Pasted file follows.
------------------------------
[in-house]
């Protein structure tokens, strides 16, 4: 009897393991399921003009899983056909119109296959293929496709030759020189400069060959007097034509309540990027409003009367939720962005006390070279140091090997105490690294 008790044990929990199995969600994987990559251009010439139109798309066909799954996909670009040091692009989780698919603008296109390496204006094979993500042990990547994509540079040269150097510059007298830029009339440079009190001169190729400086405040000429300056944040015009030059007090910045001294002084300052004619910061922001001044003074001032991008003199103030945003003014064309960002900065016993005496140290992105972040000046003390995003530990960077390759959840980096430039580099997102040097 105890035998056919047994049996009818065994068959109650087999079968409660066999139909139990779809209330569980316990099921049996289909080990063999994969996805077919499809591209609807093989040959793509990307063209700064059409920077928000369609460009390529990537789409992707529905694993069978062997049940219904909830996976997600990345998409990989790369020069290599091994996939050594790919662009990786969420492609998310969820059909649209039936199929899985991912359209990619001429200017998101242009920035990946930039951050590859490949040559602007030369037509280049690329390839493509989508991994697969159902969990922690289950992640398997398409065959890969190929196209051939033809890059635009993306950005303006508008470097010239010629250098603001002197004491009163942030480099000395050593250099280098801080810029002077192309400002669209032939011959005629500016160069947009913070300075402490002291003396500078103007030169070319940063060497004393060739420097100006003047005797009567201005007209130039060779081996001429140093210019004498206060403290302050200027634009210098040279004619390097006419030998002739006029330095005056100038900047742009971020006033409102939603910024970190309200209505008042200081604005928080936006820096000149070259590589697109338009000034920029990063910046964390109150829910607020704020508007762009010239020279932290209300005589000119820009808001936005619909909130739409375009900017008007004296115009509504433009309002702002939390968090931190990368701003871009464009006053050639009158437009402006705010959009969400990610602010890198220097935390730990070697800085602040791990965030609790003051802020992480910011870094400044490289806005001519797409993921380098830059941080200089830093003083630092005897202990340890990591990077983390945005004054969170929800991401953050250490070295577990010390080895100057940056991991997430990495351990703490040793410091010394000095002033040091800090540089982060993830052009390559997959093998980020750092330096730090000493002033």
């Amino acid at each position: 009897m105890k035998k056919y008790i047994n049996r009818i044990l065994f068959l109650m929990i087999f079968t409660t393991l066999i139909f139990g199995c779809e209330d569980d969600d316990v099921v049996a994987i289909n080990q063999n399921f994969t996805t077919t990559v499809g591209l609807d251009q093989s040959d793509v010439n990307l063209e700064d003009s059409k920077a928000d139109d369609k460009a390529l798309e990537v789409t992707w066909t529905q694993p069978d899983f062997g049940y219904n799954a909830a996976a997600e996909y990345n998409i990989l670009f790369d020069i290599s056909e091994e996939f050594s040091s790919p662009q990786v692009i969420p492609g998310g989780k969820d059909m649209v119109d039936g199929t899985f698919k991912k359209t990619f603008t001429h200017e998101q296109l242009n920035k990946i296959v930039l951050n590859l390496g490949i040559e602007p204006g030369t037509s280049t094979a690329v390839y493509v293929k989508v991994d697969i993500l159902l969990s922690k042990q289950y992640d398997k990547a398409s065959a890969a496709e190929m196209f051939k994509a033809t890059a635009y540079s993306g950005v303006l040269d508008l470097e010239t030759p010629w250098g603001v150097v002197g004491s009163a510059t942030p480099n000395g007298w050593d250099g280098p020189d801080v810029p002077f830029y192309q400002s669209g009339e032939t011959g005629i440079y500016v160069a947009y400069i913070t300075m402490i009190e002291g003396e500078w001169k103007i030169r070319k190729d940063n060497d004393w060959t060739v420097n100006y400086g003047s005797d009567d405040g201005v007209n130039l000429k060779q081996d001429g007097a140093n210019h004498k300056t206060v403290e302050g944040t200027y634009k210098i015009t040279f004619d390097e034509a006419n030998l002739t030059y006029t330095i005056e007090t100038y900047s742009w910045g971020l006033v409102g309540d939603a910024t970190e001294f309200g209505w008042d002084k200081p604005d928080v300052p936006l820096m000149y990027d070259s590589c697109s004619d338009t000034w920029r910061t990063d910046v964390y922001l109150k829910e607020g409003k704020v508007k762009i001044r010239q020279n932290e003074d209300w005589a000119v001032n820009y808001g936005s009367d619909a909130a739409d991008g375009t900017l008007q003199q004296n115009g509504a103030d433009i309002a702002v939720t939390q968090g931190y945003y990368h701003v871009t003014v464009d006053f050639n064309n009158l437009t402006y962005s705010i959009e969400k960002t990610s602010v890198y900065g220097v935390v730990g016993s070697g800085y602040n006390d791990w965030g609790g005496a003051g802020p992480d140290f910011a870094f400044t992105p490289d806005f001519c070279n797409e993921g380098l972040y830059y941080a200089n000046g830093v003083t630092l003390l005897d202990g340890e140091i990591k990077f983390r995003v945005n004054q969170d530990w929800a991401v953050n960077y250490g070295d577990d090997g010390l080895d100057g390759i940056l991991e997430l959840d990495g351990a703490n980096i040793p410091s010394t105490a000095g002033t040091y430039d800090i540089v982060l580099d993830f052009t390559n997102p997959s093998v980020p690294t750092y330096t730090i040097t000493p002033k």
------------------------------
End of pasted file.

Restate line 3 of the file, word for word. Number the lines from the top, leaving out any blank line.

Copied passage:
């Amino acid at each position: 009897m105890k035998k056919y008790i047994n049996r009818i044990l065994f068959l109650m929990i087999f079968t409660t393991l066999i139909f139990g199995c779809e209330d569980d969600d316990v099921v049996a994987i289909n080990q063999n399921f994969t996805t077919t990559v499809g591209l609807d251009q093989s040959d793509v010439n990307l063209e700064d003009s059409k920077a928000d139109d369609k460009a390529l798309e990537v789409t992707w066909t529905q694993p069978d899983f062997g049940y219904n799954a909830a996976a997600e996909y990345n998409i990989l670009f790369d020069i290599s056909e091994e996939f050594s040091s790919p662009q990786v692009i969420p492609g998310g989780k969820d059909m649209v119109d039936g199929t899985f698919k991912k359209t990619f603008t001429h200017e998101q296109l242009n920035k990946i296959v930039l951050n590859l390496g490949i040559e602007p204006g030369t037509s280049t094979a690329v390839y493509v293929k989508v991994d697969i993500l159902l969990s922690k042990q289950y992640d398997k990547a398409s065959a890969a496709e190929m196209f051939k994509a033809t890059a635009y540079s993306g950005v303006l040269d508008l470097e010239t030759p010629w250098g603001v150097v002197g004491s009163a510059t942030p480099n000395g007298w050593d250099g280098p020189d801080v810029p002077f830029y192309q400002s669209g009339e032939t011959g005629i440079y500016v160069a947009y400069i913070t300075m402490i009190e002291g003396e500078w001169k103007i030169r070319k190729d940063n060497d004393w060959t060739v420097n100006y400086g003047s005797d009567d405040g201005v007209n130039l000429k060779q081996d001429g007097a140093n210019h004498k300056t206060v403290e302050g944040t200027y634009k210098i015009t040279f004619d390097e034509a006419n030998l002739t030059y006029t330095i005056e007090t100038y900047s742009w910045g971020l006033v409102g309540d939603a910024t970190e001294f309200g209505w008042d002084k200081p604005d928080v300052p936006l820096m000149y990027d070259s590589c697109s004619d338009t000034w920029r910061t990063d910046v964390y922001l109150k829910e607020g409003k704020v508007k762009i001044r010239q020279n932290e003074d209300w005589a000119v001032n820009y808001g936005s009367d619909a909130a739409d991008g375009t900017l008007q003199q004296n115009g509504a103030d433009i309002a702002v939720t939390q968090g931190y945003y990368h701003v871009t003014v464009d006053f050639n064309n009158l437009t402006y962005s705010i959009e969400k960002t990610s602010v890198y900065g220097v935390v730990g016993s070697g800085y602040n006390d791990w965030g609790g005496a003051g802020p992480d140290f910011a870094f400044t992105p490289d806005f001519c070279n797409e993921g380098l972040y830059y941080a200089n000046g830093v003083t630092l003390l005897d202990g340890e140091i990591k990077f983390r995003v945005n004054q969170d530990w929800a991401v953050n960077y250490g070295d577990d090997g010390l080895d100057g390759i940056l991991e997430l959840d990495g351990a703490n980096i040793p410091s010394t105490a000095g002033t040091y430039d800090i540089v982060l580099d993830f052009t390559n997102p997959s093998v980020p690294t750092y330096t730090i040097t000493p002033k």